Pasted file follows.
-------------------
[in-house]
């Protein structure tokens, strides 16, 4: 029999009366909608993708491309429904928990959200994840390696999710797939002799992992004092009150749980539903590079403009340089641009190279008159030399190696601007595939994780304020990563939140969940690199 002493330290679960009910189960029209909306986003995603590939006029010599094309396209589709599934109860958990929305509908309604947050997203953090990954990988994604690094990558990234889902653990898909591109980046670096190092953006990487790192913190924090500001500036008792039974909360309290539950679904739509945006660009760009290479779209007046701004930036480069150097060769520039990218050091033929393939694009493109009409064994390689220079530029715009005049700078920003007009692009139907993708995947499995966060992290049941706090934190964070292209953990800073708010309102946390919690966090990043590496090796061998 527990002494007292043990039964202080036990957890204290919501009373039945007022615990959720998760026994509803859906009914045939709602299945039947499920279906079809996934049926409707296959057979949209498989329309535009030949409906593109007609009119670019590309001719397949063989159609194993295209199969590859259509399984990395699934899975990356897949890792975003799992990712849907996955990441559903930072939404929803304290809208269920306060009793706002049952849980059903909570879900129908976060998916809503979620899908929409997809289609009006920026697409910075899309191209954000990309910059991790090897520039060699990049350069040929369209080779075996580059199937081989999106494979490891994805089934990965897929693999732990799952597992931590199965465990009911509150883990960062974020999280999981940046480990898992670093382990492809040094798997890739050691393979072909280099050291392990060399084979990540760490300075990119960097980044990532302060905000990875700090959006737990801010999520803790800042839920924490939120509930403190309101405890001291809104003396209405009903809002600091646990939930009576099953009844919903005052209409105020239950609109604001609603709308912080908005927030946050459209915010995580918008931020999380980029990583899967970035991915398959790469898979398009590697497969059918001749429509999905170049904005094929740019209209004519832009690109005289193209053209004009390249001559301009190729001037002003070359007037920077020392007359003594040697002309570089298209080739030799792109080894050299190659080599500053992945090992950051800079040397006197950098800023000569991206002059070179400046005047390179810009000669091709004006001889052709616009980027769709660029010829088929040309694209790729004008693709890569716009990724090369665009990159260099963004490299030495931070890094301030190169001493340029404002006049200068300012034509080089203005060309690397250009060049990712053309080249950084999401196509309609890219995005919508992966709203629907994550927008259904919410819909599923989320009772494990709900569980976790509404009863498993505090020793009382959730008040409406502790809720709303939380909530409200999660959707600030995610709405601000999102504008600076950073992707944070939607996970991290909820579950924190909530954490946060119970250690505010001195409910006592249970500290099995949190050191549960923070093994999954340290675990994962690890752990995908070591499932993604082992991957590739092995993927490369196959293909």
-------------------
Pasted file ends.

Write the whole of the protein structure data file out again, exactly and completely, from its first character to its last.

[in-house]
């Protein structure tokens, strides 16, 4: 029999009366909608993708491309429904928990959200994840390696999710797939002799992992004092009150749980539903590079403009340089641009190279008159030399190696601007595939994780304020990563939140969940690199 002493330290679960009910189960029209909306986003995603590939006029010599094309396209589709599934109860958990929305509908309604947050997203953090990954990988994604690094990558990234889902653990898909591109980046670096190092953006990487790192913190924090500001500036008792039974909360309290539950679904739509945006660009760009290479779209007046701004930036480069150097060769520039990218050091033929393939694009493109009409064994390689220079530029715009005049700078920003007009692009139907993708995947499995966060992290049941706090934190964070292209953990800073708010309102946390919690966090990043590496090796061998 527990002494007292043990039964202080036990957890204290919501009373039945007022615990959720998760026994509803859906009914045939709602299945039947499920279906079809996934049926409707296959057979949209498989329309535009030949409906593109007609009119670019590309001719397949063989159609194993295209199969590859259509399984990395699934899975990356897949890792975003799992990712849907996955990441559903930072939404929803304290809208269920306060009793706002049952849980059903909570879900129908976060998916809503979620899908929409997809289609009006920026697409910075899309191209954000990309910059991790090897520039060699990049350069040929369209080779075996580059199937081989999106494979490891994805089934990965897929693999732990799952597992931590199965465990009911509150883990960062974020999280999981940046480990898992670093382990492809040094798997890739050691393979072909280099050291392990060399084979990540760490300075990119960097980044990532302060905000990875700090959006737990801010999520803790800042839920924490939120509930403190309101405890001291809104003396209405009903809002600091646990939930009576099953009844919903005052209409105020239950609109604001609603709308912080908005927030946050459209915010995580918008931020999380980029990583899967970035991915398959790469898979398009590697497969059918001749429509999905170049904005094929740019209209004519832009690109005289193209053209004009390249001559301009190729001037002003070359007037920077020392007359003594040697002309570089298209080739030799792109080894050299190659080599500053992945090992950051800079040397006197950098800023000569991206002059070179400046005047390179810009000669091709004006001889052709616009980027769709660029010829088929040309694209790729004008693709890569716009990724090369665009990159260099963004490299030495931070890094301030190169001493340029404002006049200068300012034509080089203005060309690397250009060049990712053309080249950084999401196509309609890219995005919508992966709203629907994550927008259904919410819909599923989320009772494990709900569980976790509404009863498993505090020793009382959730008040409406502790809720709303939380909530409200999660959707600030995610709405601000999102504008600076950073992707944070939607996970991290909820579950924190909530954490946060119970250690505010001195409910006592249970500290099995949190050191549960923070093994999954340290675990994962690890752990995908070591499932993604082992991957590739092995993927490369196959293909």